Jump to ContentJump to Main Navigation
Distributive Justice and DisabilityUtilitarianism against Egalitarianism$
Users without a subscription are not able to see the full content.

Mark S. Stein

Print publication date: 2006

Print ISBN-13: 9780300100570

Published to Yale Scholarship Online: October 2013

DOI: 10.12987/yale/9780300100570.001.0001

Show Summary Details
Page of

PRINTED FROM YALE SCHOLARSHIP ONLINE (www.yale.universitypressscholarship.com). (c) Copyright Yale University Press, 2022. All Rights Reserved. An individual user may print out a PDF of a single chapter of a monograph in YSO for personal use.date: 21 May 2022



(p.119) VII Dworkin
Distributive Justice and Disability

Mark S. Stein

Yale University Press

Known for his disdain for utilitarianism, Ronald Dworkin offers a non-utilitarian solution to the problem of redistribution to the disabled: hypothetical insurance. Dworkin expounds on hypothetical insurance in his book Sovereign Virtue, which also tackles distributive justice. This chapter argues that Dworkin's hypothetical insurance is in reality a form of utilitarianism and may be considered a type of hypothetical-choice utilitarianism similar to early efforts by utilitarian economists John Harsanyi and William Vickrey. It first shows that hypothetical insurance makes use of a greater-benefit criterion, in a manner similar to utilitarianism, and suggests that its appeal lies in its ability to make interpersonal welfare comparisons in aid of utilitarian judgments. It then claims that hypothetical insurance has no secure basis in what Dworkin presents as his wider egalitarian theory. The chapter concludes by looking at Dworkin's attempts to distinguish his system from utilitarianism.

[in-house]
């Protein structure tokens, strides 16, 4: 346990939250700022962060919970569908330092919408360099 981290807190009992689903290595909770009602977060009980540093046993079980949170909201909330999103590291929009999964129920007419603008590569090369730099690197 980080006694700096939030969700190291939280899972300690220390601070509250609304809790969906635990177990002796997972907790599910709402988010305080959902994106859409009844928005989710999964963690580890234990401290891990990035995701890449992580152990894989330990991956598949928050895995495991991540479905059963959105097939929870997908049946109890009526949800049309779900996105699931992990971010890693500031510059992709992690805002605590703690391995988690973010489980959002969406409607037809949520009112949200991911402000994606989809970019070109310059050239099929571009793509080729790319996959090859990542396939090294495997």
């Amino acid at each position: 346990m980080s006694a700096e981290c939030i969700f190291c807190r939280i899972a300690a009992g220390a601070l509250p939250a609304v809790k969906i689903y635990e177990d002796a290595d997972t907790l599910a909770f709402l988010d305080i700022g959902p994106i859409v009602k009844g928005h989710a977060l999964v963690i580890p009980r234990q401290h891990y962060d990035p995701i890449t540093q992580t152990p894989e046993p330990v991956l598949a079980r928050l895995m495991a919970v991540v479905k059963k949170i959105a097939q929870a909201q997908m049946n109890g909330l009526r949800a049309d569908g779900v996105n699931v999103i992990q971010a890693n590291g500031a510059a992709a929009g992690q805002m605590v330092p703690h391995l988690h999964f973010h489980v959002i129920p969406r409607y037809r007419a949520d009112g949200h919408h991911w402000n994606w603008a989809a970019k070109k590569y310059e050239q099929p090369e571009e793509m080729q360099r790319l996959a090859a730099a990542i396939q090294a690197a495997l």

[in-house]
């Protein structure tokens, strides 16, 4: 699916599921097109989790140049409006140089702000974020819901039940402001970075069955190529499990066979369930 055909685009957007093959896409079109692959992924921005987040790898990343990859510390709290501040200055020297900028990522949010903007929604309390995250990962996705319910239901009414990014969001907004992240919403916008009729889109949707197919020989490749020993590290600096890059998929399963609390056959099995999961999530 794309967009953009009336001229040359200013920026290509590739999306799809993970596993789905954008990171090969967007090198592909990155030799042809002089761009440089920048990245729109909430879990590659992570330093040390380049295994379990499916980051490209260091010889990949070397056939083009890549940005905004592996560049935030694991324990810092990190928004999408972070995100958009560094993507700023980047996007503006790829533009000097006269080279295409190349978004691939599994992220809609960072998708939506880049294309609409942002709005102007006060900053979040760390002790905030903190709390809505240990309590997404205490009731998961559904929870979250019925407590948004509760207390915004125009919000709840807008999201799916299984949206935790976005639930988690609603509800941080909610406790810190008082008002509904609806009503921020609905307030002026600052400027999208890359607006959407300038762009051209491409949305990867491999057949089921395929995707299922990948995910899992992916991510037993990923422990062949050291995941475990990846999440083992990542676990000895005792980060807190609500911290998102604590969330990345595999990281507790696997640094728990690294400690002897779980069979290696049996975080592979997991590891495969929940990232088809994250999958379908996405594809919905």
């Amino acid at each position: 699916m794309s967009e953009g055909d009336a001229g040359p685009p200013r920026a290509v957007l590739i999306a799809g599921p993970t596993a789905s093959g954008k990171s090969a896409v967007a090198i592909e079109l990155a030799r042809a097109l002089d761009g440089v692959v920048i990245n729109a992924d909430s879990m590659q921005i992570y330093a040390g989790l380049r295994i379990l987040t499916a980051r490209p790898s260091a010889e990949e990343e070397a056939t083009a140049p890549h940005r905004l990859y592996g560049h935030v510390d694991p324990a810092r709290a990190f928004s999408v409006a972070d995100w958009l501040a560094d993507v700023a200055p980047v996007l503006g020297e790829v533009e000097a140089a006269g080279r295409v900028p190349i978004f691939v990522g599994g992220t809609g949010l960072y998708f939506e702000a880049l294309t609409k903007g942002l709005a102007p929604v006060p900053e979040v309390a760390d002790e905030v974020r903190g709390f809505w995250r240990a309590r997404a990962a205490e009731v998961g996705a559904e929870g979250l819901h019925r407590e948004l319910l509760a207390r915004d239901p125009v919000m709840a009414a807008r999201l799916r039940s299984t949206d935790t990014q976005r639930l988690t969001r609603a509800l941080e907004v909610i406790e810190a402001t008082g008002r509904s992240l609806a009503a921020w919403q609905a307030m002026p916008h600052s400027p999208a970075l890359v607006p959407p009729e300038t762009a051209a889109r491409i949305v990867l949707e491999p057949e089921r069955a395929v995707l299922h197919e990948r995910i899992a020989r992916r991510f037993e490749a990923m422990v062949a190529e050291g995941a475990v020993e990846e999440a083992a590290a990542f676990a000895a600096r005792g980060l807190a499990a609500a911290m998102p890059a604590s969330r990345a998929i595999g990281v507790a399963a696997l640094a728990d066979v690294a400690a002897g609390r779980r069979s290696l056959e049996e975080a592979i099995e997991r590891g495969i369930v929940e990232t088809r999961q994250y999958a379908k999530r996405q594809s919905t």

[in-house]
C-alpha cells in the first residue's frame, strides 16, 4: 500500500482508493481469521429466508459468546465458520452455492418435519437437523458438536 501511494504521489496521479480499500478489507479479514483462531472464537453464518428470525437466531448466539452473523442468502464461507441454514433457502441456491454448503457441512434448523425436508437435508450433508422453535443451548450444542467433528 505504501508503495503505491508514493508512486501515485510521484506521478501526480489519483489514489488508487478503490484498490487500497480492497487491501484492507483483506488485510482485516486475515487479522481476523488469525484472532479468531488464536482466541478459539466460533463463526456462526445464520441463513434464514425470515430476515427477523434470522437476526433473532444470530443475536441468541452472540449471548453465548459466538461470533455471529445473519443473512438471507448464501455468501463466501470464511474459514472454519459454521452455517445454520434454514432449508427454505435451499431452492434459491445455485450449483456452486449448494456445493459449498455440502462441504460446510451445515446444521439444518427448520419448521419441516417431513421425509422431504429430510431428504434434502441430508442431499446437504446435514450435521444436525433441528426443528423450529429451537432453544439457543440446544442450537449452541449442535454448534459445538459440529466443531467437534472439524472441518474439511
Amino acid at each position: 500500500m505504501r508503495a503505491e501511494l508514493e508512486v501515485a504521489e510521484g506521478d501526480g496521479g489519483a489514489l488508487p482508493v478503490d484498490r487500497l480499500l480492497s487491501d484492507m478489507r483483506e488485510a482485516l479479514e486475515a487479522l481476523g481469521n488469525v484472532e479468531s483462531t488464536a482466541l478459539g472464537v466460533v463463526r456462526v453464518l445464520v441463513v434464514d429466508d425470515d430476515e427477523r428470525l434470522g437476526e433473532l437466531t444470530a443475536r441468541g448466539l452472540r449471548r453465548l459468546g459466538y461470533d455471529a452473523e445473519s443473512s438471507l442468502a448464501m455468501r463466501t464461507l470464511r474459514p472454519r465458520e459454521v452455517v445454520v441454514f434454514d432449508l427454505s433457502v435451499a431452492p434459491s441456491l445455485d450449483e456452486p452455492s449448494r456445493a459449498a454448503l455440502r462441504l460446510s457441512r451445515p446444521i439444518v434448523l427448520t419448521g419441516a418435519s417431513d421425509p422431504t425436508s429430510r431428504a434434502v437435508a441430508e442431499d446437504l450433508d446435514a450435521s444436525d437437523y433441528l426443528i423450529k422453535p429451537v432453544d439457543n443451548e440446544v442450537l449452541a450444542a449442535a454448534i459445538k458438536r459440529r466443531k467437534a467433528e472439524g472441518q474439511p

Keywords:   utilitarianism, Ronald Dworkin, redistribution, hypothetical insurance, Sovereign Virtue, distributive justice, hypothetical-choice utilitarianism, John Harsanyi, William Vickrey, greater-benefit criterion

Yale Scholarship Online requires a subscription or purchase to access the full text of books within the service. Public users can however freely search the site and view the abstracts and keywords for each book and chapter.

Please, subscribe or login to access full text content.

If you think you should have access to this title, please contact your librarian.

To troubleshoot, please check our FAQs , and if you can't find the answer there, please contact us.